On Tuesday, the European High Court gave a green light to tax laws that discriminate against big business. In Europe, that will have a disproportionate impact on the foreign Tech businesses, many of them American, which dominate the continent. Bloomberg Tax reports:
Opponents of European digital services taxes may have lost one avenue of attack after Europe’s highest court ruled that progressive revenue taxes aren’t discriminatory.
The Court of Justice of the European Union ruled Tuesday in two cases—involving Hungarian subsidiaries of Vodafone Group Plc and Tesco Plc—that Hungarian measures that taxed bigger companies more heavily than smaller ones weren’t discriminatory, even if they ended up mostly hitting foreign companies.
The judgments may have dealt a blow to companies hoping to challenge the growing number of digital services taxes such as those imposed or being considered in France, Italy, Spain, and the Czech Republic. Those measures have included revenue thresholds, so that they apply only to the largest tech companies like Facebook Inc. and Amazon.com Inc. That often means foreign companies—many of them American—bear the brunt of the tax.
“If I was an adviser to someone considering a challenge against a DST, I’d say these decisions significantly decrease your chances of success,” said Gergely Sera, senior manager of tax litigation at EY Hungary.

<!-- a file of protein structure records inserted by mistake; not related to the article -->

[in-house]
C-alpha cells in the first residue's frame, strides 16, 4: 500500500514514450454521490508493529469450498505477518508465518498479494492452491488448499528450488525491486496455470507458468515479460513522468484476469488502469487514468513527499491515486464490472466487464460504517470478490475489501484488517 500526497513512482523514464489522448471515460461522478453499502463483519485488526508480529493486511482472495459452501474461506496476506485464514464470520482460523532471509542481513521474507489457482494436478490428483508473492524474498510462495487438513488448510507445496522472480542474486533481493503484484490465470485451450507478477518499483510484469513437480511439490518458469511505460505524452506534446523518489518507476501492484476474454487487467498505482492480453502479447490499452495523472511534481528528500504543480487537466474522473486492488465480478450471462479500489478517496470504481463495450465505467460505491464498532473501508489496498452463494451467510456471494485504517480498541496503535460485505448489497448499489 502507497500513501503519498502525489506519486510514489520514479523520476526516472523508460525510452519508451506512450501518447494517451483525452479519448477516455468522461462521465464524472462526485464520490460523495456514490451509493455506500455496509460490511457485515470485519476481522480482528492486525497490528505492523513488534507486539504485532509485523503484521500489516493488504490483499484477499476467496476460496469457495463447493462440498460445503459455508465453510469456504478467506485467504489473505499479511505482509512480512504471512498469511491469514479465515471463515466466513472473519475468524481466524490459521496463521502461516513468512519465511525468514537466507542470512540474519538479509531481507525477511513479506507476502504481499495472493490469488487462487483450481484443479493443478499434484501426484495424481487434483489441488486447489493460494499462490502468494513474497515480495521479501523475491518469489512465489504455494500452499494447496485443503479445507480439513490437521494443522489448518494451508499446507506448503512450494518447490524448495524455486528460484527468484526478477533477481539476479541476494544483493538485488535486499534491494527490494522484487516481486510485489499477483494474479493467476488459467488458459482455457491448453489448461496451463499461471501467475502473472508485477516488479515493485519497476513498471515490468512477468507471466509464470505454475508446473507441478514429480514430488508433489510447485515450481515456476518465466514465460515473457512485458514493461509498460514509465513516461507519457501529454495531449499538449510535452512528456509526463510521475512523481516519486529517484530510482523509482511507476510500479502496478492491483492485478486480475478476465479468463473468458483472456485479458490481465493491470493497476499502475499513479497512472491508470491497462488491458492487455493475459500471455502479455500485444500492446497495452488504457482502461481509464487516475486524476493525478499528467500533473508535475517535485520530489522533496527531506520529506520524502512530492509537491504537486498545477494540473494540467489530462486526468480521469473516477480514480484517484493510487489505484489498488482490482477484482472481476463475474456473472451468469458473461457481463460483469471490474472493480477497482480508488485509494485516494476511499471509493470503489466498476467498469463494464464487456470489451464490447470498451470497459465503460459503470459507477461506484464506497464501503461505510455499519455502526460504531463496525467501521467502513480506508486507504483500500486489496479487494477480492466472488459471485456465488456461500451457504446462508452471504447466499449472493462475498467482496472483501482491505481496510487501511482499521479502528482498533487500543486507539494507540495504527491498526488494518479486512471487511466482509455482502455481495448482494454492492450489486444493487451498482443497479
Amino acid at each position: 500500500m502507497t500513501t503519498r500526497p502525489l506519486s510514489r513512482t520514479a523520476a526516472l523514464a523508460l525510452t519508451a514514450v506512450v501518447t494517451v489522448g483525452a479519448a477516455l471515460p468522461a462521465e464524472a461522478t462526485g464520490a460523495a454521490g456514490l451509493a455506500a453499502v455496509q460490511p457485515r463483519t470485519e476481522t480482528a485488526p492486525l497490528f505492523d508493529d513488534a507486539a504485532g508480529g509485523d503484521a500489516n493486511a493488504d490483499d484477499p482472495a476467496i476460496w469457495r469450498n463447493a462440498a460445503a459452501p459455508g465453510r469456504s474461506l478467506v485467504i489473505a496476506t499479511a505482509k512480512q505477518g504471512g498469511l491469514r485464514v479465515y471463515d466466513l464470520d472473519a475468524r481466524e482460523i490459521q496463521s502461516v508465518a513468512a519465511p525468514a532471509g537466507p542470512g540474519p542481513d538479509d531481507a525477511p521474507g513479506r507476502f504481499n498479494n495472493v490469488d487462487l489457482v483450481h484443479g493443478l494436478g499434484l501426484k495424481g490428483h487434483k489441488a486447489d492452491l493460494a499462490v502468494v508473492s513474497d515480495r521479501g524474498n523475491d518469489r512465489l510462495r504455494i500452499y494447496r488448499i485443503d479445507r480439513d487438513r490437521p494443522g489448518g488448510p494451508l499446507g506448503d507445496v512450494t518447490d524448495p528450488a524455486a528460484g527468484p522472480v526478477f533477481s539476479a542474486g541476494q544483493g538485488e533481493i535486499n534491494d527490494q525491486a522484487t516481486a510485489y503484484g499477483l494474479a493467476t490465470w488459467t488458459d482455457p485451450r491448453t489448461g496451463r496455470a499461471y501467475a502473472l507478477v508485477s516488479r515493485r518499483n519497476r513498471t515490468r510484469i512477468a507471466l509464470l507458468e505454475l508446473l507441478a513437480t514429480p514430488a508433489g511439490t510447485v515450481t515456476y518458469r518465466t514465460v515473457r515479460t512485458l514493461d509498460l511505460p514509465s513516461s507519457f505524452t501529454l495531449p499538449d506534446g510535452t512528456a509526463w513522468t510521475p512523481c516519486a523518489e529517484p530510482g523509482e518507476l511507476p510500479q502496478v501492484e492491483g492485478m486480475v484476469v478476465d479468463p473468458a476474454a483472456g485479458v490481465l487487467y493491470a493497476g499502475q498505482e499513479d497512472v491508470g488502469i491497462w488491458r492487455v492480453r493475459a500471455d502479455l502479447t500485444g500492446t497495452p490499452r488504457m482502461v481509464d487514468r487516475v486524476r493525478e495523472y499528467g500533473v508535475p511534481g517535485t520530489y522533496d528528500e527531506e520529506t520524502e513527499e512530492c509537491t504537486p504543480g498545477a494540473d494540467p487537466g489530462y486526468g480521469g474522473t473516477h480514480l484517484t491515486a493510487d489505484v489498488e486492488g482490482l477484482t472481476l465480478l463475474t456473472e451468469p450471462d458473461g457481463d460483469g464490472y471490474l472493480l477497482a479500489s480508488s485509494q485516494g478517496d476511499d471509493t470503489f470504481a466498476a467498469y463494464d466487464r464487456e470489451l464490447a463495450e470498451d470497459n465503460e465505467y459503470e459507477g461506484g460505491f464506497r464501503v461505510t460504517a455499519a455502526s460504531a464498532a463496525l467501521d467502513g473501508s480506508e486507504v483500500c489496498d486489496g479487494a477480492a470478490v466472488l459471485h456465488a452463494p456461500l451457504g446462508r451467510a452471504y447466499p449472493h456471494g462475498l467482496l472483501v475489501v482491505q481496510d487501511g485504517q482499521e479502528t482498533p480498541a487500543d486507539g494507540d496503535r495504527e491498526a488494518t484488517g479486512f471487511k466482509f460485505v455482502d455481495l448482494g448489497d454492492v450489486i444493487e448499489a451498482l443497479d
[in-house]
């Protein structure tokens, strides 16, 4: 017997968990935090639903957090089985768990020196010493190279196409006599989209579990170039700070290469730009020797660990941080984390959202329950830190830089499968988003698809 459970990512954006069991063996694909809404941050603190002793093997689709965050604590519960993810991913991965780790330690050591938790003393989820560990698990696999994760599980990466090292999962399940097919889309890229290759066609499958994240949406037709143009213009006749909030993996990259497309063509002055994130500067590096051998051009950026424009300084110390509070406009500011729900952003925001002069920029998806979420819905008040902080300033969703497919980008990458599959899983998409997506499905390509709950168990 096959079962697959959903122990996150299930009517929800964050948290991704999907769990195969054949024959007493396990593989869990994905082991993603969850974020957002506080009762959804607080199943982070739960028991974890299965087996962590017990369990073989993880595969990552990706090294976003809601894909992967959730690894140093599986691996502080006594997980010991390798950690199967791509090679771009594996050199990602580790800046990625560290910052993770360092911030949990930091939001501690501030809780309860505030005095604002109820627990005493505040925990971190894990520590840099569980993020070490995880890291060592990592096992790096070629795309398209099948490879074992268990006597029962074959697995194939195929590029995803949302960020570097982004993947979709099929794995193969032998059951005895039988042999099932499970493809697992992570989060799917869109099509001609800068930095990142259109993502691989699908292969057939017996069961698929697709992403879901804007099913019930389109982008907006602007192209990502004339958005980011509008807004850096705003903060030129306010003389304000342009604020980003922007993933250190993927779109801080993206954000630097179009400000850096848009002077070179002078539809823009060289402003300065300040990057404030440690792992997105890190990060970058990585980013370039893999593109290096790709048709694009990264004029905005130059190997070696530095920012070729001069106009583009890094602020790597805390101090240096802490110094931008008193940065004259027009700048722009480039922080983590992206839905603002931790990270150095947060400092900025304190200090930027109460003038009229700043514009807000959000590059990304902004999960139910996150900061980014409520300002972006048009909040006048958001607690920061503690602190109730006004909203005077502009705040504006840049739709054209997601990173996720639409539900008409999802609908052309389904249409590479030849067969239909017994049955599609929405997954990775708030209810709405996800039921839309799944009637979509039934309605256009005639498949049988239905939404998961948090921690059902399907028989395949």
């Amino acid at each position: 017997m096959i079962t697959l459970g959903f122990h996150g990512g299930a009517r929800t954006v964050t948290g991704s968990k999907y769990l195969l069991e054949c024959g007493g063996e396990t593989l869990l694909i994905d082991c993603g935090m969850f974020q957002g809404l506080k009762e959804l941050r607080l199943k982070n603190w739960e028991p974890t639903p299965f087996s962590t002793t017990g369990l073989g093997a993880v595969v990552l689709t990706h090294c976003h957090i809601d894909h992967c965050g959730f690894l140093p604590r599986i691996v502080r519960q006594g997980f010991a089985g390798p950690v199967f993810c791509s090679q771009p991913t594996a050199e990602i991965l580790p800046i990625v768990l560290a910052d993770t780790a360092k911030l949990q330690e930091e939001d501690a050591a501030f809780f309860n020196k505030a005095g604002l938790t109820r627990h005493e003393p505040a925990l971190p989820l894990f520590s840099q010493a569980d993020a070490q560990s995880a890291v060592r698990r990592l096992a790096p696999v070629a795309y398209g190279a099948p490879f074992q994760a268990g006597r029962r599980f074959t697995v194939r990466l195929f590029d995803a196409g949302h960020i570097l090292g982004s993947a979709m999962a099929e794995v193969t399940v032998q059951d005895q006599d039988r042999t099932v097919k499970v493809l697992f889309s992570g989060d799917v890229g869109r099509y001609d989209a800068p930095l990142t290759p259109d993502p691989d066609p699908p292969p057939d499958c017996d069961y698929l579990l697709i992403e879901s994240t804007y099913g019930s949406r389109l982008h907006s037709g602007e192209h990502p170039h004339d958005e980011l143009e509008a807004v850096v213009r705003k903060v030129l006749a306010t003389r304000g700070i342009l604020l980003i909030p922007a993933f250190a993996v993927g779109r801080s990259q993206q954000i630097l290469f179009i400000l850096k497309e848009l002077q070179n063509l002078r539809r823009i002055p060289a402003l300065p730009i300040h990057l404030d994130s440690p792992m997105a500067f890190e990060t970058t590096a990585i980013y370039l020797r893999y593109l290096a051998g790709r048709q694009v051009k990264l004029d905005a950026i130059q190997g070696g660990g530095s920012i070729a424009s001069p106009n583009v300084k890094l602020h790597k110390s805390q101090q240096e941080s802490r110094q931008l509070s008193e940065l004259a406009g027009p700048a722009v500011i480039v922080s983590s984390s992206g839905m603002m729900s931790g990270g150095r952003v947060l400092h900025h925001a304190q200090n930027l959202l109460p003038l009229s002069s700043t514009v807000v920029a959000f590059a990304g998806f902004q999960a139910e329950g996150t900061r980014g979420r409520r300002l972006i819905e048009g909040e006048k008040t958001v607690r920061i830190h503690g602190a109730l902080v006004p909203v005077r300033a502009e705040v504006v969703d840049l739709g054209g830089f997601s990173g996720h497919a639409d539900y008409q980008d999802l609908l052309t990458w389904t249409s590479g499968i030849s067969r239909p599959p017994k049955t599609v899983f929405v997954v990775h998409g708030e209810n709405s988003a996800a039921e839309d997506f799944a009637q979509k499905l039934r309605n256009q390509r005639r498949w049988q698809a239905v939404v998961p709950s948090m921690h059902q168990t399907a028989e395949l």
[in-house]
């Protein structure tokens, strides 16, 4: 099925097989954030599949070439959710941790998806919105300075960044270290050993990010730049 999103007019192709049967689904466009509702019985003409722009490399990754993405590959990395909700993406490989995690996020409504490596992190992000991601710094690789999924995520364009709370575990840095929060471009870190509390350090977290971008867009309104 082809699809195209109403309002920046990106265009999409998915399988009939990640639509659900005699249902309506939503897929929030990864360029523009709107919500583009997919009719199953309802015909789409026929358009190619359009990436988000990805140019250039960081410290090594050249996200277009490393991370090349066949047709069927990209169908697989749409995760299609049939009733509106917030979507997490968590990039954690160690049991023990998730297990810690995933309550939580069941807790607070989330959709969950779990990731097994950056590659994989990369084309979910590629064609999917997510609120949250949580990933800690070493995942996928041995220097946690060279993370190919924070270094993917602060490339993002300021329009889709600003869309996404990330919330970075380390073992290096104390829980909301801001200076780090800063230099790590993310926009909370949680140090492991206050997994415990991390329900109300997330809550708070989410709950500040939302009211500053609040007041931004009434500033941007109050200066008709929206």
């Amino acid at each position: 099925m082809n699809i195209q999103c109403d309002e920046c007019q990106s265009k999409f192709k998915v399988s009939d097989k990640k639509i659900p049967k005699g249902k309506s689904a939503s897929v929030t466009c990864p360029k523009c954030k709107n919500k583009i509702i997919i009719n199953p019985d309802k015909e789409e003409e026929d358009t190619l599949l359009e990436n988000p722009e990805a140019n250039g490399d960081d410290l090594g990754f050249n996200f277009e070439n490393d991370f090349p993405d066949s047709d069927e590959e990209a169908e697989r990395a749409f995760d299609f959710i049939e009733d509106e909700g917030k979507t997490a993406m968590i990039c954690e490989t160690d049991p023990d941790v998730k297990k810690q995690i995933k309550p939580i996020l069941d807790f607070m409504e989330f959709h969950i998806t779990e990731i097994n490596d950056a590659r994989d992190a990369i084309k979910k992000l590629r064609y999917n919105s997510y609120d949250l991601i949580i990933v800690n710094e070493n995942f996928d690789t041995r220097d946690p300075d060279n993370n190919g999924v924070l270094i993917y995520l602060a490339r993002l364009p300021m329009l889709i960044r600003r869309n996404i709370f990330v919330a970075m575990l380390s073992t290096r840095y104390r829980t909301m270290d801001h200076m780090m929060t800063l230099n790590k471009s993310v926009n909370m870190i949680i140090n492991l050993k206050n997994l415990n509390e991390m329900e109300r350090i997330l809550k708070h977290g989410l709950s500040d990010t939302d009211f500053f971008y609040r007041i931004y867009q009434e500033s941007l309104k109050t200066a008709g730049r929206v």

Some tax practitioners and academics have suggested that the revenue thresholds that trigger some of Europe’s digital services taxes could constitute discrimination under EU law.
France’s digital services tax, for example, applies to companies with more than 750 million euros ($838 million) in annual revenue and more than 25 million euros in France of revenue from specific digital activities.
The French tax is in effect but isn’t being collected until after this year, after France and the U.S. reached a cease-fire in an escalating trade war. The U.S. was considering retaliatory tariffs and arguing the revenue thresholds showed the tax was discriminatory in applying mostly to non-French companies.
Tuesday’s judgments mean it may be harder for companies to make the argument that such taxes constitute discrimination or selectivity under EU law.
“I think it seems to open the way” for levies like France’s digital tax, said Eszter Kalman, senior counsel and head of tax at CMS Budapest. The court had previously ruled that turnover, or revenue taxes, with progressive elements don’t violate EU rules, “but this one goes further and says that even a steeply progressive tax is still not discriminatory,” Kalman said.
A progressive tax that mainly hits foreign companies—because they are bigger than domestic ones—”reflects the economic reality of those markets and does not constitute discrimination against those undertakings,” the EU’s high court wrote in a press release Tuesday announcing the two verdicts.
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